BY CAROLYN LaWELL
CHARLESTON, South Carolina | Harold Craw likes to watch families and friends stroll through the gates at Joseph P. Riley, Jr. Park and help bring The Joe to life.
Early during his career, though, Craw noticed that crowds never really reflected the diversity so visible in Charleston, where more than a quarter of those who live in the city are black. Craw is black himself, and he never believed the opinions that others spouted that minorities just aren’t interested in baseball. He quietly did his own research — talked with friends, asked strangers at the barber shop why they seldom attended games — and all of the answers pointed to bad marketing. Still, he quelled his thoughts.
That was until his second season with the team, when chairman Marv Goldklang and president Mike Veeck asked Craw for his thoughts on minorities in baseball. Craw told them the dreadful truth. They told him to change it.
The RiverDogs started to advertise on hip-hop and gospel radio stations, promoted their family atmosphere and talked about black players who had affected the game. Since 2004, their minority attendance has jumped from 2 percent of the crowd at The Joe to 10 percent.
Under Craw’s supervision, the RiverDogs underwent a diversity plan. They started to advertise on hip-hop and gospel radio stations, promoted their family atmosphere, wrote a hip-hop jingle and talked about black players who had affected the game. Craw visited schools, neighborhood associations and churches. They linked ticket sales to charitable organizations, including a minority scholarship and a homeless shelter. They expanded their annual Negro Leagues promotion, which now features the team in throwback jerseys to honor the lives and careers of those who both gone, like Hall of Famer Larry Doby, and those very much still here, like Carolinas legend Carl Long, who love to tell their stories.
Since that original 2004 conversation to diversify the crowd at The Joe, the RiverDogs have increased minority attendance from 2 percent of their overall attendance to 10 percent, Craw says. That translates to about 400 fans per night, up from about 75. The success has been linked to his initial thought of expanding the marketing approach.
Now one of the team’s two assistant general managers, Craw has presented his plan and success stories to the entire Goldklang Group — which also includes the Fort Myers Miracle, the Hudson Valley Renegades and the St. Paul Saints — and has worked with Minor League Baseball president Pat O’Conner on how all of the minors can embrace the idea of attracting more minorities to the game.
Craw is happy with the accomplishments thus far, he says, but there is still a long way to go.
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Time for minor league trivia. The RiverDogs’ total attendance tops 200,000 annually, ranking them in the top half among their South Atlantic League rivals. They even reached that mark in 2002, when they set the record for lowest official attendance for a single game. How many fans showed up at the park? (Keep reading for the answer.)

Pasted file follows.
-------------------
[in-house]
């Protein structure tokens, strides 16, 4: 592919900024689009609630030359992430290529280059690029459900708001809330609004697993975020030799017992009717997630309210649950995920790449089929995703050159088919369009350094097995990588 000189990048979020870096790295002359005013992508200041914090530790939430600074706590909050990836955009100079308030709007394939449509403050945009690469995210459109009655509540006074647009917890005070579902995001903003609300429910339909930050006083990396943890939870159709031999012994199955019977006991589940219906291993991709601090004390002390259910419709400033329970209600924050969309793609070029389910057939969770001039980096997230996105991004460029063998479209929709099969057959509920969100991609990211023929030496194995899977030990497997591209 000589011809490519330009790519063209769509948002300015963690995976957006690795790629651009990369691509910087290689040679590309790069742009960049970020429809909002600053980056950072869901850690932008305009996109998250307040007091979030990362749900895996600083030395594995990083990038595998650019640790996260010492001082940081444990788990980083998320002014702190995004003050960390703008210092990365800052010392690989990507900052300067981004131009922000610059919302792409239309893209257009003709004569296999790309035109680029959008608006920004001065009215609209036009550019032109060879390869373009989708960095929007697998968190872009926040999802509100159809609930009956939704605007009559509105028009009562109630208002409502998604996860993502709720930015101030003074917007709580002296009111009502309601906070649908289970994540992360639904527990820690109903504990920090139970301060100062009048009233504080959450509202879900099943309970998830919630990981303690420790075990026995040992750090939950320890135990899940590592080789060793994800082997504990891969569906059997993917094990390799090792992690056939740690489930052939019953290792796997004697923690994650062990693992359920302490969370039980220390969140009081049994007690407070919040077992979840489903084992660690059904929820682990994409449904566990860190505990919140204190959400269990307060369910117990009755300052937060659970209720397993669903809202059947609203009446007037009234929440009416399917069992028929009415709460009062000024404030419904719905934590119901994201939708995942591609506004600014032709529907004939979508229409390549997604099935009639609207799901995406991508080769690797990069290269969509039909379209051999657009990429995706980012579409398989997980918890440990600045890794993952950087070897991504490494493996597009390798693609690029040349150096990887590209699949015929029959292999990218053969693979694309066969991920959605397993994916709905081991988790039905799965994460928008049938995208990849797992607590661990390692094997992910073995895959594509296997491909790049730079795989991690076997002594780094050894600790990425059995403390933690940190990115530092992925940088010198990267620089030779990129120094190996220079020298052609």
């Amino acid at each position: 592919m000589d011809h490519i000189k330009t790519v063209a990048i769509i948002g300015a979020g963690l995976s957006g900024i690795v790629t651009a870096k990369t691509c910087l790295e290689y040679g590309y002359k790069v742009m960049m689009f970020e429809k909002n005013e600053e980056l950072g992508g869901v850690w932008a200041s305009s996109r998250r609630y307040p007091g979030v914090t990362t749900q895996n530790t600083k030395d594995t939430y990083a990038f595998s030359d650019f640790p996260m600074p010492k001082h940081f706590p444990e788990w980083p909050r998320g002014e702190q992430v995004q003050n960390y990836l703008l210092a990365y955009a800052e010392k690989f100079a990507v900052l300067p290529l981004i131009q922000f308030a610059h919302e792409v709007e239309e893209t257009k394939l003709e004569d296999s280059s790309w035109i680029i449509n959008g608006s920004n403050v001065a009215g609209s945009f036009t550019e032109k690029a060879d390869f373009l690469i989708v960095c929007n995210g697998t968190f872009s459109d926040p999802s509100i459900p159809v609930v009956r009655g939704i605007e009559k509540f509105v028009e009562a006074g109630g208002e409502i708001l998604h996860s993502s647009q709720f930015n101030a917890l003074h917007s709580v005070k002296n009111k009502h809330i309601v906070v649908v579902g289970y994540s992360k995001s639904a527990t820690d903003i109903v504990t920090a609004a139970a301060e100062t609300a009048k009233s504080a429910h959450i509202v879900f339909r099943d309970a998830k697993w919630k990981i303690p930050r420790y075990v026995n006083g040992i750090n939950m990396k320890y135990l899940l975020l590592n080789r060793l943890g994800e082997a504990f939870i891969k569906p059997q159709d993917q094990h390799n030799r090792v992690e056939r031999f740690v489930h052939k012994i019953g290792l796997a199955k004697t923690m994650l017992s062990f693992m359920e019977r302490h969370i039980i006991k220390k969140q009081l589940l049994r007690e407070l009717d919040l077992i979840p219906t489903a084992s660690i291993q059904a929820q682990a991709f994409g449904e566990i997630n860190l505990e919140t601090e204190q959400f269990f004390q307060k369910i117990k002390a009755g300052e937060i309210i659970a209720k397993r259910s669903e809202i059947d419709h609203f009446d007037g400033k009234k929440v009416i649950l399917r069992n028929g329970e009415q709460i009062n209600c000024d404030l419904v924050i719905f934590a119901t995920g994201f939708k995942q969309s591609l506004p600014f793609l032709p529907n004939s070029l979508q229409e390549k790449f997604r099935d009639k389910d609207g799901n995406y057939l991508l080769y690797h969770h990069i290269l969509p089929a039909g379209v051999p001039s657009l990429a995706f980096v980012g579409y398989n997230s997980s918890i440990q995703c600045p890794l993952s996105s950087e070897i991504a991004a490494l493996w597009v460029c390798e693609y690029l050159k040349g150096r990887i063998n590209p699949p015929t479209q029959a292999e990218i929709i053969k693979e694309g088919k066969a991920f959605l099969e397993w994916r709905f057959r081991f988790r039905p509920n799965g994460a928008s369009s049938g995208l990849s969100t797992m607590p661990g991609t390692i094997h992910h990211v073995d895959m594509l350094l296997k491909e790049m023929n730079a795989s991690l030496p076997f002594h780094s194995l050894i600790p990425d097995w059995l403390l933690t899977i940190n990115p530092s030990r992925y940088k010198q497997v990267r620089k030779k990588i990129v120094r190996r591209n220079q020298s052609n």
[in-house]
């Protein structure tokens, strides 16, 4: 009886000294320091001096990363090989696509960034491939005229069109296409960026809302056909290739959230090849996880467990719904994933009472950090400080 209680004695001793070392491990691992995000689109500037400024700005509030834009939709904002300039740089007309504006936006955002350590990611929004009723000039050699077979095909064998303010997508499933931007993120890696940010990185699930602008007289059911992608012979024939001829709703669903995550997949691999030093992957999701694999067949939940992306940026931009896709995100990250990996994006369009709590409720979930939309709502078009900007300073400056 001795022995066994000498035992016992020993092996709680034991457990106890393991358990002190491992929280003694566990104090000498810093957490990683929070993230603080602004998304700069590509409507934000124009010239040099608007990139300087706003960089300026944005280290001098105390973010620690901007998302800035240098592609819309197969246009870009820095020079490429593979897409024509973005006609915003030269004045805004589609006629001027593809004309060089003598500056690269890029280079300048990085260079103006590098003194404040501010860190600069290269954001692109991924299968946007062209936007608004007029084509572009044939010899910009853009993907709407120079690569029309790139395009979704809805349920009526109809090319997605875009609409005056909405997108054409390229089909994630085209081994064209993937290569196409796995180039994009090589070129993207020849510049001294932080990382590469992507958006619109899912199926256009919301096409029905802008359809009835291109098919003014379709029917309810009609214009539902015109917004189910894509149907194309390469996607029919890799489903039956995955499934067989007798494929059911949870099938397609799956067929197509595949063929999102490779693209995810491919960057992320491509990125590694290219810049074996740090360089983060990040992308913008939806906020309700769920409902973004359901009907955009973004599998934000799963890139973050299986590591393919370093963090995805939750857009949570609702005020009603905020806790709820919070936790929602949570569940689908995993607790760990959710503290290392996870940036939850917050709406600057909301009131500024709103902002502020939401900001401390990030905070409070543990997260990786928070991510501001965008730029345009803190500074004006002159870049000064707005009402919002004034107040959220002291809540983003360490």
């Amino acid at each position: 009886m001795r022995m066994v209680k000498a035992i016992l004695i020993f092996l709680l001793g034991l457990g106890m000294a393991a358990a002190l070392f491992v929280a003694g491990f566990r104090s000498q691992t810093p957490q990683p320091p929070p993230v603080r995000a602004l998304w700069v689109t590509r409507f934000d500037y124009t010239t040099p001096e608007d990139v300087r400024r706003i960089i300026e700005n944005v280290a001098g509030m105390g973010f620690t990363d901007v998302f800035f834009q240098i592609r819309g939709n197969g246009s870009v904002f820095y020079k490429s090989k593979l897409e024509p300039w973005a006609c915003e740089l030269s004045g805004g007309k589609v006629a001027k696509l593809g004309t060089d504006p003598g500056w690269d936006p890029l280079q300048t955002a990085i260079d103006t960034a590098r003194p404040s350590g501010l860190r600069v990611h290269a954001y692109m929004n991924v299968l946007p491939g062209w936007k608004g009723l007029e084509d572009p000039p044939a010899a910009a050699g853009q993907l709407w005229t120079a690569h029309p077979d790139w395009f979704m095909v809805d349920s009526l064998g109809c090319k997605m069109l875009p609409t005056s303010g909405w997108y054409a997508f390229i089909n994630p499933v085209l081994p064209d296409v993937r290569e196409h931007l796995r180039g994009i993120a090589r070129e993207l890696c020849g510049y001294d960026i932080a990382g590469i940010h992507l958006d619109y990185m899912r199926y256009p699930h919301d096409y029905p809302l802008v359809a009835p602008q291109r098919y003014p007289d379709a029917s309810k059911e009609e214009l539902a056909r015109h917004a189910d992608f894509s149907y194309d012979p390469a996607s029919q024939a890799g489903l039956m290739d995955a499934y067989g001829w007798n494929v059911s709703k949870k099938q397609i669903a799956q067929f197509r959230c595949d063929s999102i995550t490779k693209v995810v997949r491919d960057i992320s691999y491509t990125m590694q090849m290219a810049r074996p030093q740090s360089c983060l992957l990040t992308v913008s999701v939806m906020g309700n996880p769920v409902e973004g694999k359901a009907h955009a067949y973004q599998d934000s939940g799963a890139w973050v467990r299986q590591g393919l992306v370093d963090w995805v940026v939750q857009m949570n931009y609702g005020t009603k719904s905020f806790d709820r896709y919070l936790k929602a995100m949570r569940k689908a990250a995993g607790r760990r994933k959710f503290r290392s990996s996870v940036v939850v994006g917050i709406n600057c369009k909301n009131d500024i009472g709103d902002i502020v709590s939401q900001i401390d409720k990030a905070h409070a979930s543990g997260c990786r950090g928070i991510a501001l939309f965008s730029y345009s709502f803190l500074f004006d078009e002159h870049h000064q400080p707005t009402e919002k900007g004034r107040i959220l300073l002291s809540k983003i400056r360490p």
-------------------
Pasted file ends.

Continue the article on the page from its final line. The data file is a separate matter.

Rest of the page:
The Yankees promoted three of Charleston’s top hitters — outfielders Tyler Austin ( who was batting a team-best .320) and Mason Williams (.304) and catcher Gary Sanchez (.297) — to Tampa on the same day, but all the moves hardly affected the outcome. The RiverDogs knocked 10 hits and put together a two-run, eighth-inning rally to beat the Greenville Drive, 3-2. The RiverDogs notched three singles and the Drive committed two throwing errors in the inning, giving Charleston the lead. RiverDogs righty Scottie Allen went five innings, giving up two earned runs on five hits, and relievers John Brebbia, who picked up the win, and Nick Goody, who earned the save, had superb appearances, struck out nine over the last four innings.
The RiverDogs changed their playing field, literally, for the South Atlantic League All-Star Game home run derby earlier this season — the 10 batters slugged balls off the USS Yorktown into Charleston Harbor. RiverDogs employees idled in the river on jet skis, waiting to retrieve the soaked balls. Ballpark Digest named the event its promotion of the year. (Hear what former Kannapolis Intimidators Mark Haddow had to say about the experience.)
Want the answer? Zero. The RiverDogs played four and a half innings behind closed gates, locking out their fans until the game was official and the attendance was recorded as an unbreakable round number. Fans who arrived for the game were directed to a party with discounted food and beer until the bottom of the fifth. The RiverDogs didn’t play in front of a completely empty stadium that night, though: Employees, scouts and media were allowed into the ballpark.
And in random statistical news, the Palmetto Voice Project sang the national anthem in 1 minute and 26.9 seconds, the game started four minutes late, the first pitch was a strike and the first batter popped out to second. For dinner, we dined on press box holiday cuisine, which included pulled pork and baked beans, so Southern, and a couple of Diet Pepsis for the caffeine.
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